BELGRADE-ZEMUN, YUGOSLAVIA
Maize Research Institute (Zemun Polje)
Changes in RFLP allele frequencies during recurrent selection for high oil content in maize --Lazic-Jancic, V, Ignjatovic-Micic, D, Markovic, K, Coric, T, Kovacevic, D, Saratlic, G, Quarrie, SA Although maize is not classified as an oil crop, oil production from maize has been increasing rapidly. To improve the efficiency of maize programs for increased oil content (i.e., to develop high oil hybrids of high yield and with other agronomically important characteristics) new breeding populations with favorable alleles for high yield have been developed (Micevic, D. et al., Crop Sci. 29:613-617, 1989; Dudley, J. W. and R. J. Lambert, Maydica 37:81-87, 1992).

Oil percentage is a quantitative trait controlled by many loci (Dudley, J. W. et al., Crop Sci. 17:111-117, 1977; Miller, R. L. et al., Crop Sci. 21:433-437, 1981). To help breeders introduce high oil content from such populations into elite lines, we have performed a study to identify genome regions carrying important genes for high oil content.

Genotypes used for this study were two maize populations, YuSSSu and DS7u, created at the Maize Research Institute, Zemun Polje. Selection for nine cycles resulted in a change in oil content percentage from 43.3gkg-1 to 128.7gkg-1 in YuSSSu and 47.2gkg-1 to 136.4gkg-1 in the DS7u population (Figure 1) (Dumanovic, J., 1995). By comparing allele frequencies in unselected (cycle 0) and selected (cycle 5 and cycle 9) populations by molecular markers (RFLP), it is possible to locate regions of the genome carrying genes determining oil concentration, thus identifying beneficial and/or detrimental alleles. The identification of RFLP loci that may be associated with selection for oil concentration by comparing population bulks, provides information complementary to RFLP mapping studies designed to identify quantitative trait loci for oil concentration.

Figure 1. Effect of selection for oil content in DS7u and YuSSSu synthetic populations (nine cycles of selection).

Seedlings of each population and each cycle were raised, and equal weights of 75 plants combined and extracted using CTAB buffer to give DNA bulks. After restriction with three different enzymes (EcoRI, BamHI and HindIII), DNA samples were resolved on agarose gels and Southern blotted.

Restricted DNA was hybridized with DNA probes and labeled by PCR using dig-11-dUTP. Detection was done with anti-digoxigenin, fab fragment, conjugated to alkaline phosphatase and chemiluminiscent substrate CSPD (Dig System Users Guide for Filter Hybridization - Boehringer Mannheim).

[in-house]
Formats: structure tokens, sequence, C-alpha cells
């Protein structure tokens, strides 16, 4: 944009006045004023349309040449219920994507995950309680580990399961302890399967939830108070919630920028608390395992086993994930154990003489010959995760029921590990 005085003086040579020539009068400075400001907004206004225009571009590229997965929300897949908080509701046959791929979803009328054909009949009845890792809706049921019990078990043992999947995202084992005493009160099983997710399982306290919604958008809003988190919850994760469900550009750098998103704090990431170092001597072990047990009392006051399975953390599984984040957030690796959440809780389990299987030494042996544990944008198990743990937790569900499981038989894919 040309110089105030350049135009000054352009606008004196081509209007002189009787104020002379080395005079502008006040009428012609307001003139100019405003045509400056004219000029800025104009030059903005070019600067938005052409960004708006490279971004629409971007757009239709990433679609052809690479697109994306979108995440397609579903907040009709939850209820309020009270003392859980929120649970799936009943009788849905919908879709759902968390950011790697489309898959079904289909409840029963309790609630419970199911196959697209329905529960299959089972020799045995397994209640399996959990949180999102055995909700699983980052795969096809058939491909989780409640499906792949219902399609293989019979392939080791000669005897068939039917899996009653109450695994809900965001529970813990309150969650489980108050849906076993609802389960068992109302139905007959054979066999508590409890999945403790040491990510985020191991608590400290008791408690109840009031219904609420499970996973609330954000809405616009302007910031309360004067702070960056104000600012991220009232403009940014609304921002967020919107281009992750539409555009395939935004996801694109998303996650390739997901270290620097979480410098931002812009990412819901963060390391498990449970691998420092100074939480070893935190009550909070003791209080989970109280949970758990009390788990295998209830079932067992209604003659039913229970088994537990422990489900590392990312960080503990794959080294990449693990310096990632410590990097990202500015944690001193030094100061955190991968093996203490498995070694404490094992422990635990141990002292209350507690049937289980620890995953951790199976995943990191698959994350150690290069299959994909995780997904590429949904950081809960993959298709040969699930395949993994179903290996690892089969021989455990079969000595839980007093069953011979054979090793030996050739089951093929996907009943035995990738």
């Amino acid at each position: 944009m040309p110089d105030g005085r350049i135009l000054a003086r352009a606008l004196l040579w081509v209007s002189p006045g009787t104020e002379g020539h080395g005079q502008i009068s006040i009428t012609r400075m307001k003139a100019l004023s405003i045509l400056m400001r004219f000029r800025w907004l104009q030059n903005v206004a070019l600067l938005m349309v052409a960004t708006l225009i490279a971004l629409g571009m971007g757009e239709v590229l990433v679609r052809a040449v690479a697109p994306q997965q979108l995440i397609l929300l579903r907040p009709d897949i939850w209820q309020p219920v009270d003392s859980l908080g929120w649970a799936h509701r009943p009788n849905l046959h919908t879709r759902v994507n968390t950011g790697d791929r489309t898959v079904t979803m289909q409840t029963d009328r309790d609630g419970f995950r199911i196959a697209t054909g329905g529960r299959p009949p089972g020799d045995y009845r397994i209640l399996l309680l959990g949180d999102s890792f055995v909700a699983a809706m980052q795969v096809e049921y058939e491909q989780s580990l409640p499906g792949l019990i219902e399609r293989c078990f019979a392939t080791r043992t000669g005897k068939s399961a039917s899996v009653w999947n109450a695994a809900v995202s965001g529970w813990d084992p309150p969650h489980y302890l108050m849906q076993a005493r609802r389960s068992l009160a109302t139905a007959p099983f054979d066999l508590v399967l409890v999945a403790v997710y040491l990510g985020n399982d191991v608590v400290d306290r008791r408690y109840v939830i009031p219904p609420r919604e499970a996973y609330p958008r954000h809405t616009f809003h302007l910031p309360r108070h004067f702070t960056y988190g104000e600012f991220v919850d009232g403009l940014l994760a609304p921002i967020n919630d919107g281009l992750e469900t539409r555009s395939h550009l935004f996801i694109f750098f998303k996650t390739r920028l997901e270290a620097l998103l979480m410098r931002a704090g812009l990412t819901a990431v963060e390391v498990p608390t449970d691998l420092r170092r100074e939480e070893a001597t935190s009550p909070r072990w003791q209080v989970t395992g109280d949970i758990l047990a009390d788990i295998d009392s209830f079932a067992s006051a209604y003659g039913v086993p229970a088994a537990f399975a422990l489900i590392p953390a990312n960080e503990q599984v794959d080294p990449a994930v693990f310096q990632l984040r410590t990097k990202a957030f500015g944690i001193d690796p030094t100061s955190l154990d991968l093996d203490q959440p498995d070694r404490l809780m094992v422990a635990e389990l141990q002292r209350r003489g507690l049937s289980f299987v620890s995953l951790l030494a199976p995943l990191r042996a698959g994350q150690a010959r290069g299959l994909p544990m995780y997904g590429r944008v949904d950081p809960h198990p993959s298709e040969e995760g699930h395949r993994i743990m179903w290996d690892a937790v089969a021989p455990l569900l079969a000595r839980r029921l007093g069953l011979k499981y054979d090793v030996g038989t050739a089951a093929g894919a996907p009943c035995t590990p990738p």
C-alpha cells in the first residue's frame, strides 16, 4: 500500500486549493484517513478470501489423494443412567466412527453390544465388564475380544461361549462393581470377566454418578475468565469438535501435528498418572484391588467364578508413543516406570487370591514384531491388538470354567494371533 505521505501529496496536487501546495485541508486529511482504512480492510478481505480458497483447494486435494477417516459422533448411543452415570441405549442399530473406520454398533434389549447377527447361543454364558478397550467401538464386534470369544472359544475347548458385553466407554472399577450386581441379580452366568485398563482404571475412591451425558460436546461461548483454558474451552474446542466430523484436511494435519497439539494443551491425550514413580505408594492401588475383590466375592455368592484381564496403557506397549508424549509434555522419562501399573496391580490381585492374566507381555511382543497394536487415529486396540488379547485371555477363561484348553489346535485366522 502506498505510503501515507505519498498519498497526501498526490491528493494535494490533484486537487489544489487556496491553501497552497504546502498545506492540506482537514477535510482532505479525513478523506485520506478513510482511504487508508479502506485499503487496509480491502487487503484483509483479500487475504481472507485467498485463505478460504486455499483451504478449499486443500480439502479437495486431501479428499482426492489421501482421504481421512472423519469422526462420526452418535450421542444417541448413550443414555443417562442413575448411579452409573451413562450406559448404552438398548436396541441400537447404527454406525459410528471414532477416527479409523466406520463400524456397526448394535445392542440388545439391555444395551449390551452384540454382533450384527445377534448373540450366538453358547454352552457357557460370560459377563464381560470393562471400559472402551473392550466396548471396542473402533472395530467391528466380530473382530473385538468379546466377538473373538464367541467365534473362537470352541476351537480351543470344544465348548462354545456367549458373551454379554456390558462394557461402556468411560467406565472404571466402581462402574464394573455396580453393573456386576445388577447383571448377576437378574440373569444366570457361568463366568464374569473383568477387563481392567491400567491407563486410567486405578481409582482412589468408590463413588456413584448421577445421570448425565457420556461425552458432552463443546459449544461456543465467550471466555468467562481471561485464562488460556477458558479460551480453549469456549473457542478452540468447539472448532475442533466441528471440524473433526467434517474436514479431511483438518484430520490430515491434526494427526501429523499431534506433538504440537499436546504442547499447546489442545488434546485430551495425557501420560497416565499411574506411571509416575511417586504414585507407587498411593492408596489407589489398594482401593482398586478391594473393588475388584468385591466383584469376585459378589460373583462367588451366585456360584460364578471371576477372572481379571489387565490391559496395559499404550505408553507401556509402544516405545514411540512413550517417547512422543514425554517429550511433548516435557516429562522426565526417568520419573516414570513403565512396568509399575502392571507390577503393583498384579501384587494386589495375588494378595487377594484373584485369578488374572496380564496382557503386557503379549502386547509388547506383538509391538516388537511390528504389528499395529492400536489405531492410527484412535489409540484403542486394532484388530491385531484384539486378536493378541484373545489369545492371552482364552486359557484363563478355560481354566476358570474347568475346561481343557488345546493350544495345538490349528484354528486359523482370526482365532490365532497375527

Twenty-three RFLP probes known to hybridize to loci distributed around the maize genome were examined. Major allele frequency differences were regarded as likely to be real when they were present in the majority of probe/restriction enzyme combinations.

The results have identified seven regions of the maize genome (Table 1) where major differences in RFLP frequencies had occurred in both populations during selection for high oil content. The example is shown in Figure 2. However, with the probe umc90, differences in allele frequencies were present in one population but not in the other. This indicates that the genetic control of high oil content may not be the same in both populations. If the genetic control is found to be different in two sets of populations, then this provides opportunities for increasing oil content yet further by combining beneficial alleles from both populations.

Table 1. List and effects of the RFLP probes used with DS7u and YuSSSu populations.
 
Probe
Chromosome
YuSSSu
DS7u
tub1
1
N
N
umc157
1
N
N
umc107
1
C
C
bnl8.45
2
C
C
umc6
2
N
N
umc5
2
N
N
umc49
2
N
N
umc32
3
C
C
umc102
3
N
N
csu25
3
N
N
umc31
4
N
N
npi386
4
N
N
umc66
4
C
C
npi409
5
N
N
umc90
5
C
N
umc59
6
N
N
umc65
6
C
C
umc21
6
C
C
umc38
6
C
C
npi220
8
N
N
csu31
8
N
N
php20075
10
N
N
bnl7.49
10
N
N
N - neutral effect
C - changes in allele frequencies during selction

We are currently testing further RFLP markers to study in more detail the genetic determination of oil content in the maize kernel. The identification of RFLPs associated with oil content may be useful in molecular-marker facilitated breeding programs (MAS) designed to develop high-yielding, high-oil maize hybrids.

Figure 2. Densitometric traces for pooled DNA from 2 maize populations before (C0) and after selection for high oil content (C5, C9) hybridized with umc66.
 
 


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